Henry Croswell et al. in St Stephen's Church, Poplar, East End of London - 27 February, 1881, 07:00 PM

from Transcript of the diaries of Henry Croswell, page 243:

O[rgan]. – Fine, modern, well-played.

H[ymns]. – A. & M. "Just as I am …"

C[hoir]. – Large, consisting of men and lads unsurpliced.  It was well trained nice singing and Anglican.

[The congregation numbered] 170 – I saw several young men together and several young women together.  There were many children behind, few old and few, if any, very poor.

S[ermon]. – In a surplice but we didn't stay.

[…]

M[iscellaneous]. – […]  It appears to be Low High Church.  They sit nearly all the time.

cite as

Henry Croswell, Transcript of the diaries of Henry Croswell. In British Library, number 000826807, C.194.c.113 , p. 243. https://led.kmi.open.ac.uk/entity/lexp/1551271897233 accessed: 16 May, 2022 (By permission of the British Library.)

location of experience: St Stephen's Church, Poplar, East End of London

Listeners

Henry Croswell
assurance clerk, Sunday School teacher
1840-1893

Listening to

hide composers
hymns selected from 'Hymns A&M' performed by the choir and organist of St Stephen's Church Poplar
'Just as I am, without one plea'
written by Henry Smart
performed by the choir and organist of St Stephen's Church Poplar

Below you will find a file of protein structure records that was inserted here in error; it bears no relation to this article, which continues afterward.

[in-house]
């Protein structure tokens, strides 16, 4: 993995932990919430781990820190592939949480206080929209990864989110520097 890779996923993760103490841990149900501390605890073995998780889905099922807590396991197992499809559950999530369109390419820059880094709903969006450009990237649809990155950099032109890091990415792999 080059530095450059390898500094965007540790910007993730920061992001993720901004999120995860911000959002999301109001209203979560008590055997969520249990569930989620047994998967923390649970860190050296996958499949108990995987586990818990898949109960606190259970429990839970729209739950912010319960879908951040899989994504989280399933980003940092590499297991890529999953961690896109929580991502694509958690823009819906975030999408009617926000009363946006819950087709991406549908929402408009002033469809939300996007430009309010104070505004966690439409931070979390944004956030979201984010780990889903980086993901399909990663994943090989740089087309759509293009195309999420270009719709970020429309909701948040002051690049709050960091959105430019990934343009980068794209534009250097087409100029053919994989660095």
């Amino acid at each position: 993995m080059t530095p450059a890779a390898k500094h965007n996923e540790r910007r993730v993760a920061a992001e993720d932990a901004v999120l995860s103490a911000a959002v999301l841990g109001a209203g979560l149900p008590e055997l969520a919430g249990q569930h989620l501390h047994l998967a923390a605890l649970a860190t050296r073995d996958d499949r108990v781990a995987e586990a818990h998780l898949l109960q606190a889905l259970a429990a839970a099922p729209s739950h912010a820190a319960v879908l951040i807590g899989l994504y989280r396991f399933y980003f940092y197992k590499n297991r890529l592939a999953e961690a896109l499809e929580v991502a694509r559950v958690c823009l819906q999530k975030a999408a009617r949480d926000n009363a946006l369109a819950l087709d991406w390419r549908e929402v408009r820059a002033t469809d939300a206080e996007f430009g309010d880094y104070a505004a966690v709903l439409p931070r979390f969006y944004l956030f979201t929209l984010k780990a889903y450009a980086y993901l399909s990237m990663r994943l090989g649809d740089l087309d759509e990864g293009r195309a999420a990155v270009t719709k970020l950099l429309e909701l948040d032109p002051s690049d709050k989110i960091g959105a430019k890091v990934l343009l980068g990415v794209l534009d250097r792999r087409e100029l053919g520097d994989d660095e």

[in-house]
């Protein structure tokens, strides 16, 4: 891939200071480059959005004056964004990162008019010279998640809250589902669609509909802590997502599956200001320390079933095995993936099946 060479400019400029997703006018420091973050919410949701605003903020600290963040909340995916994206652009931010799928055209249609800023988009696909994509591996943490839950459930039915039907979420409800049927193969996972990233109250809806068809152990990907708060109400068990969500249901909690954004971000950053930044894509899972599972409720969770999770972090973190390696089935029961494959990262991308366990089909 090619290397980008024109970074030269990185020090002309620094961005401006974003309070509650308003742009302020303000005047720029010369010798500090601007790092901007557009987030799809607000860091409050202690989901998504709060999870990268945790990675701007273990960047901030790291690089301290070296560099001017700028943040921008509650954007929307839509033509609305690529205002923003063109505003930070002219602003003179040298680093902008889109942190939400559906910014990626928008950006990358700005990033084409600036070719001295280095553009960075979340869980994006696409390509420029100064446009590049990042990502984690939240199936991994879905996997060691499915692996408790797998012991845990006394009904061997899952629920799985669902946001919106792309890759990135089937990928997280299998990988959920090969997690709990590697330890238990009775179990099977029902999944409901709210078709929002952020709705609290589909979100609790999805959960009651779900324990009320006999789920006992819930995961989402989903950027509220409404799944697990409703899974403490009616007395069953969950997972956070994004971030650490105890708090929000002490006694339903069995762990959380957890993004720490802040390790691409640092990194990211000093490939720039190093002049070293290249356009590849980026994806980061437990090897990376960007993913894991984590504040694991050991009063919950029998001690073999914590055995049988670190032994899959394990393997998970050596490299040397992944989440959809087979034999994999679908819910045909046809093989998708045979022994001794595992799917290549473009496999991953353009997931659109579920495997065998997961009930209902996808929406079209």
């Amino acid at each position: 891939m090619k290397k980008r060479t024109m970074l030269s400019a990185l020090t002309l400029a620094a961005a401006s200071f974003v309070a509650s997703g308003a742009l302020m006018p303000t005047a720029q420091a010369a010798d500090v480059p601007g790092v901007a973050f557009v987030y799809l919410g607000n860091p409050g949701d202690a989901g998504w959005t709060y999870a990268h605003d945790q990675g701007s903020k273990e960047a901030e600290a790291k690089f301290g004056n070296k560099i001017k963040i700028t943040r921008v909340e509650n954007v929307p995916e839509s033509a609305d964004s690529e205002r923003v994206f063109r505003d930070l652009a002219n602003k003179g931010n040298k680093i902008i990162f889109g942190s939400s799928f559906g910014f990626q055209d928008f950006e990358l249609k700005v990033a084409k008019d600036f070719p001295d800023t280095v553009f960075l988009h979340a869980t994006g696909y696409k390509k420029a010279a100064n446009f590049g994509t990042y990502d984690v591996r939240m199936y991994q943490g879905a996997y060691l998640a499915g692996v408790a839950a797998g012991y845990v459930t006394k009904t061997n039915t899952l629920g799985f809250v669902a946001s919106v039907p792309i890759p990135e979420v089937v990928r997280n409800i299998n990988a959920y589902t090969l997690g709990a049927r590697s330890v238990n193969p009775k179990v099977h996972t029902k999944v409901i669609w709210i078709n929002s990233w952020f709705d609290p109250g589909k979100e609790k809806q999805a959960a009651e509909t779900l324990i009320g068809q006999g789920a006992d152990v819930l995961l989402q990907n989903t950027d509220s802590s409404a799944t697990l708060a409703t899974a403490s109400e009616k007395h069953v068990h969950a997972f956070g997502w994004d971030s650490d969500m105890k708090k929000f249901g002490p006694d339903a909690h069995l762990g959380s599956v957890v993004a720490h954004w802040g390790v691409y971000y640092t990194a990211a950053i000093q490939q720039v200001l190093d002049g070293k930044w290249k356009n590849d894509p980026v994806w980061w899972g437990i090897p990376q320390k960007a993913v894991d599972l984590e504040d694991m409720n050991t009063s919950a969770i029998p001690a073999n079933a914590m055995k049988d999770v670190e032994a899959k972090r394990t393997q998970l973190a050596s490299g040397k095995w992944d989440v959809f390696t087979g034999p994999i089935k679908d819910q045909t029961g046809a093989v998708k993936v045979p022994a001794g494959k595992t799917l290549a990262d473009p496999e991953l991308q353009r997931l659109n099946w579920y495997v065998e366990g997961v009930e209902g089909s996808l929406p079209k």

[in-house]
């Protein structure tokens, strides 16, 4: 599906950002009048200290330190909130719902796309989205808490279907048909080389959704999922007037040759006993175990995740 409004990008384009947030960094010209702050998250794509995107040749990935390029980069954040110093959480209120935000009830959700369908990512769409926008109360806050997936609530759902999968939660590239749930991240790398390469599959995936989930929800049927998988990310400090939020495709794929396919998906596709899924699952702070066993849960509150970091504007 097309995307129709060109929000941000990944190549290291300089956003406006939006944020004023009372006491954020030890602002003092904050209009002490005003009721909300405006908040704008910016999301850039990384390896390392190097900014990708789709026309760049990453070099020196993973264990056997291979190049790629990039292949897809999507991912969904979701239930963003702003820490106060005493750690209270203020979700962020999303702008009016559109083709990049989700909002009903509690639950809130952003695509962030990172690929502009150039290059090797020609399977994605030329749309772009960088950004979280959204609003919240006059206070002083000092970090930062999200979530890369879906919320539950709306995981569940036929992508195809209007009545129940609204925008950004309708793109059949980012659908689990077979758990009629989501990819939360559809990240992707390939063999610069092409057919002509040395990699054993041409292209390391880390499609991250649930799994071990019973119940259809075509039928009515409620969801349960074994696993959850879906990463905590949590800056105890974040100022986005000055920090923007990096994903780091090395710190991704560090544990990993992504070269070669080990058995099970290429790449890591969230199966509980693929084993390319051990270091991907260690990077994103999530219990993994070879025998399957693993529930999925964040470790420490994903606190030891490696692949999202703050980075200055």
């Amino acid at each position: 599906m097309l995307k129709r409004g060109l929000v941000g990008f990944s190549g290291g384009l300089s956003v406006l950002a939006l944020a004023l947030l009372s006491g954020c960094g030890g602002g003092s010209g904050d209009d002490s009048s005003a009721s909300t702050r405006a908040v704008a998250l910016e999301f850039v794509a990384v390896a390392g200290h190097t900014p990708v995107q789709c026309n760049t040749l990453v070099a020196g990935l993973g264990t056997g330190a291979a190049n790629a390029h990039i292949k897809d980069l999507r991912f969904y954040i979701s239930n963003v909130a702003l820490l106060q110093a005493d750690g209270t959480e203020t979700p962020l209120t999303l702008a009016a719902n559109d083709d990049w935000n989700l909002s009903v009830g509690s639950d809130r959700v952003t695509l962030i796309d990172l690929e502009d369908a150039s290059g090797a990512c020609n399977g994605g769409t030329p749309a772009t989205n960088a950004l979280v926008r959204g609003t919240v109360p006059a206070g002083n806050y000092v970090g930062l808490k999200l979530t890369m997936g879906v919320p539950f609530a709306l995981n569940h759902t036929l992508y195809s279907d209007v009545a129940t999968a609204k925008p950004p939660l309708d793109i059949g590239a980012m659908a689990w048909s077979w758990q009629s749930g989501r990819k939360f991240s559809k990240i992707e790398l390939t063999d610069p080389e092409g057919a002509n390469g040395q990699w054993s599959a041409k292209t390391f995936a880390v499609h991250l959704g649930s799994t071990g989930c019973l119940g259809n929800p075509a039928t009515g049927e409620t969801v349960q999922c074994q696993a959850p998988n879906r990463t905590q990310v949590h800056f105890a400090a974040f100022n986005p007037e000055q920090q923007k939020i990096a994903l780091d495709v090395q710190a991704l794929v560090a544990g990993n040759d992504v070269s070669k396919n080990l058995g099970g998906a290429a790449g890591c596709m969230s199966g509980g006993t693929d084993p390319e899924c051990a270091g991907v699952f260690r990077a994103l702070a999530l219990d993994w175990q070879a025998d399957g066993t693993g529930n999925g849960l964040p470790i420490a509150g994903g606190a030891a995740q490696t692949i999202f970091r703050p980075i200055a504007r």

Anglican church music performed by the choir and organist of St Stephen's Church Poplar

Experience Information

Date/Time 27 February, 1881, 07:00 PM
Duration 50 minutes
Medium live
Listening Environment in the company of others, indoors, in public

Notes

Henry Croswell (1840–93) kept a record of his visits to churches in London over a period of more than twelve years (1872–85). He made methodical notes about the number of clergy, the churchmanship, the congregation, the sermon and the church architecture, as well as commenting on the music that he heard (the organ, the hymns and the choir). The above listening experience has been extracted from one of these records. ‘Hymns Ancient and Modern for use in the Services of the Church’ (1861; Appendix, 1868; Second edition, 1875; Supplement, 1889) was envisaged as an anthology of the best hymns available and became the most widely-used hymnbook in the Church of England during the late nineteenth century. William Henry Monk (1823–89) was musical editor.


Originally submitted by lcc5 on Wed, 27 Feb 2019 12:51:37 +0000
Approved on Mon, 13 Jul 2020 12:59:43 +0100